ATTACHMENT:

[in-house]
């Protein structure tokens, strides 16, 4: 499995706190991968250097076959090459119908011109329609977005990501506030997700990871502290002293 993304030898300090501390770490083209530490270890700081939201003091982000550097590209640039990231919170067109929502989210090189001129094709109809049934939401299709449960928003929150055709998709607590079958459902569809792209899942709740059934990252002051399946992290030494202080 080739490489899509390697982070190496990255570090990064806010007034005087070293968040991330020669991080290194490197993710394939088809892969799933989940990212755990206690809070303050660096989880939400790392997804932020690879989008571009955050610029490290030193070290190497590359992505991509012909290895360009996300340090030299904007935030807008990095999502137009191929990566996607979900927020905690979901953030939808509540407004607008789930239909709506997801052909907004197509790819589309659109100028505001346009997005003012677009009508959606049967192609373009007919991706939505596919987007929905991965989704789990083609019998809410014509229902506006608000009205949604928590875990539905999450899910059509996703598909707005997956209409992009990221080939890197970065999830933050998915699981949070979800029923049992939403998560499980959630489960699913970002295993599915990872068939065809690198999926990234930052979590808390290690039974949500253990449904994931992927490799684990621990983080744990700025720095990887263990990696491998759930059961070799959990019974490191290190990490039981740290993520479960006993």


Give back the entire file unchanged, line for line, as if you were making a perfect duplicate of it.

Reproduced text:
[in-house]
């Protein structure tokens, strides 16, 4: 499995706190991968250097076959090459119908011109329609977005990501506030997700990871502290002293 993304030898300090501390770490083209530490270890700081939201003091982000550097590209640039990231919170067109929502989210090189001129094709109809049934939401299709449960928003929150055709998709607590079958459902569809792209899942709740059934990252002051399946992290030494202080 080739490489899509390697982070190496990255570090990064806010007034005087070293968040991330020669991080290194490197993710394939088809892969799933989940990212755990206690809070303050660096989880939400790392997804932020690879989008571009955050610029490290030193070290190497590359992505991509012909290895360009996300340090030299904007935030807008990095999502137009191929990566996607979900927020905690979901953030939808509540407004607008789930239909709506997801052909907004197509790819589309659109100028505001346009997005003012677009009508959606049967192609373009007919991706939505596919987007929905991965989704789990083609019998809410014509229902506006608000009205949604928590875990539905999450899910059509996703598909707005997956209409992009990221080939890197970065999830933050998915699981949070979800029923049992939403998560499980959630489960699913970002295993599915990872068939065809690198999926990234930052979590808390290690039974949500253990449904994931992927490799684990621990983080744990700025720095990887263990990696491998759930059961070799959990019974490191290190990490039981740290993520479960006993």